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Watch it elsewhere:

Vimeo / Youtube / iTunes


—-

Buy Season One on DVD for $16

This episode was supported by our viewers and by The Put This On Gentlemen’s Association.


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Executive Producers: Jesse Thorn & Adam Lisagor

Director: Benjamin Ahr Harrison

Host / Writer / Producer: Jesse Thorn

Rudiments: Dave Hill

Producer: Andrew Yamato

Director of Photography: Ryan Samul

Sound: Andrew J. Reardon

PTO Rudiments: Alterations

"A suit should look good off the rack, then you should have it altered to look great. Budget $100, and about two weeks, because the transformation isn’t free, or instantaneous." - Dave Hill

From Season 2, Episode 2 of Put This On

Avoid shiny clothing.

Avoid shiny clothing.

Twenty-Five Pieces of Basic Sartorial Knowledge So You Don’t Look Dumb

When I’m interviewed about men’s style and Put This On, I’m almost invariably asked “what are the fashion mistakes you see men make every day?” or “what is the most basic style knowledge men often don’t have?”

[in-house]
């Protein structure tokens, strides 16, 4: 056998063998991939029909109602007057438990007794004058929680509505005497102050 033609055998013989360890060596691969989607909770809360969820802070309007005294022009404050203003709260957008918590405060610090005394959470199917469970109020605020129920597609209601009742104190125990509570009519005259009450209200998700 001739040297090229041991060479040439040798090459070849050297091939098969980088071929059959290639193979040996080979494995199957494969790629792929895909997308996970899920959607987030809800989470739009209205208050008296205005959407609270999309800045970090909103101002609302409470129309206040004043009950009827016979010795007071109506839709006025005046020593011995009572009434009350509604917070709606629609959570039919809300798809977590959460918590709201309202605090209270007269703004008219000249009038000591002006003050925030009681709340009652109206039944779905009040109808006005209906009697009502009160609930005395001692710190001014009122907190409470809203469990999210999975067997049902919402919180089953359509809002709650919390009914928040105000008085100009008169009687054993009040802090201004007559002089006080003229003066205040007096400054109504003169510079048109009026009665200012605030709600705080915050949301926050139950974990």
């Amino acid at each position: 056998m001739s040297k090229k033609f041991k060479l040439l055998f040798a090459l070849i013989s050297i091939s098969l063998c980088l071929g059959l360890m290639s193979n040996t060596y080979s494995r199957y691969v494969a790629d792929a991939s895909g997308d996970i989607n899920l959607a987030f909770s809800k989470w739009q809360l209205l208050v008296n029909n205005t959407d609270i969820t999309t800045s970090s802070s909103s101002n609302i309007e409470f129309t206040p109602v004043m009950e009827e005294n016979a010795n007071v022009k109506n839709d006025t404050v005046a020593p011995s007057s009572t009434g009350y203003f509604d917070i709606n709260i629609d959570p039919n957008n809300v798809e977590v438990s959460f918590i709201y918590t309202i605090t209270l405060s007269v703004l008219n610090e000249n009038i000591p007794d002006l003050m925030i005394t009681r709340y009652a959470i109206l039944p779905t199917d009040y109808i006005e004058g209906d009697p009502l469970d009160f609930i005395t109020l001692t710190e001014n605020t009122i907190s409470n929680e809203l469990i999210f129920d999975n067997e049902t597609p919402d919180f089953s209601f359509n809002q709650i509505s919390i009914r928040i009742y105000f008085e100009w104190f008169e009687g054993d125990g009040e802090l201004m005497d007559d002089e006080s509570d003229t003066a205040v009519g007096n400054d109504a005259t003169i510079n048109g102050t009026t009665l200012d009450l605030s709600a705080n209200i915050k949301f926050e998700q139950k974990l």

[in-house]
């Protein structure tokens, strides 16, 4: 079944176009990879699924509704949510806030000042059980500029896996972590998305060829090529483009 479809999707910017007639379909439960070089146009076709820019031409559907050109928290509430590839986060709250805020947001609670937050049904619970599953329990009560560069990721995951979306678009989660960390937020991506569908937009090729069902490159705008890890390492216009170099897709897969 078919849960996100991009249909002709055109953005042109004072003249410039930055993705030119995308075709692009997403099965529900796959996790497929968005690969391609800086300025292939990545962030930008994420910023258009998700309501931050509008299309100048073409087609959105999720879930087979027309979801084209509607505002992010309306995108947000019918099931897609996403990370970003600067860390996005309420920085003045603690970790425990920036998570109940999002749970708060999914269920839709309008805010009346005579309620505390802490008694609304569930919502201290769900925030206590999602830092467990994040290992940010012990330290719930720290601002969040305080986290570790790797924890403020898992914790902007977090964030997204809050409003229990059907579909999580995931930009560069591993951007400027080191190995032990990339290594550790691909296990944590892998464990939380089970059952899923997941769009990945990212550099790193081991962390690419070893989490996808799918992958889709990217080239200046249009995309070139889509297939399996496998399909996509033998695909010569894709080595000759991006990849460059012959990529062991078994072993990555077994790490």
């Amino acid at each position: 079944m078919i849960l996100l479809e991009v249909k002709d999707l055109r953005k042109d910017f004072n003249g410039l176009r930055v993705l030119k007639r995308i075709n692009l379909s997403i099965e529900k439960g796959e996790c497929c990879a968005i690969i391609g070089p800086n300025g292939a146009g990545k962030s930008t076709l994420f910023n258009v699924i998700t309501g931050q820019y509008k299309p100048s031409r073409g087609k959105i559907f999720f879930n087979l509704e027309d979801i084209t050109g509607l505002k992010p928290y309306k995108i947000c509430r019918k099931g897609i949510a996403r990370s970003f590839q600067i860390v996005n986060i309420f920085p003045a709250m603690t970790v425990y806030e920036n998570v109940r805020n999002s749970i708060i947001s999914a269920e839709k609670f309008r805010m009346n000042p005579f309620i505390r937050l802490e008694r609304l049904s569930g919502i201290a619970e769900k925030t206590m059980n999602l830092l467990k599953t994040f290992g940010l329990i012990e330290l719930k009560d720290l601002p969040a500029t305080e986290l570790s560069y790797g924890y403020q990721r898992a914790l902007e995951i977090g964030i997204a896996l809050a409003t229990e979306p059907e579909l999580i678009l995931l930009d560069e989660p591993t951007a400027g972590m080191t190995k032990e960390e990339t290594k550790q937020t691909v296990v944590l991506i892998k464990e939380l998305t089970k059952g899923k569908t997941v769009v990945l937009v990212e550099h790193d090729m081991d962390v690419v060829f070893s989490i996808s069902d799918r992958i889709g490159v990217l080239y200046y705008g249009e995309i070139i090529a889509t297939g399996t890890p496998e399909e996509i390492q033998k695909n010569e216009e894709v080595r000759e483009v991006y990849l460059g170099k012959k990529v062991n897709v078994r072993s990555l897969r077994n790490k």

That’s the kind of stuff I usually leave off this blog. After all: you’re discerning and tasteful! But every time I see some incredibly basic principle violated, I cringe. So: for the benefit of your slovenly coworker our your teenage cousin or your uncle who’s never had a job, I wrote this. Forward it to them. Anonymously, if you must.

Below are twenty-five pieces of vital information that every man over 14 in the Western world should know. Every man. No excuses. Seriously. Seriously.

  1. Unbutton the bottom button of your jacket. It’s not intended to be buttoned.
  2. Same goes for your vest.
  3. Remove the tags on the sleeves of your jacket before you wear it.
  4. Jackets sometimes come with white basting thread on their shoulders or holding closed their vents. Remove this thread before wearing the jacket.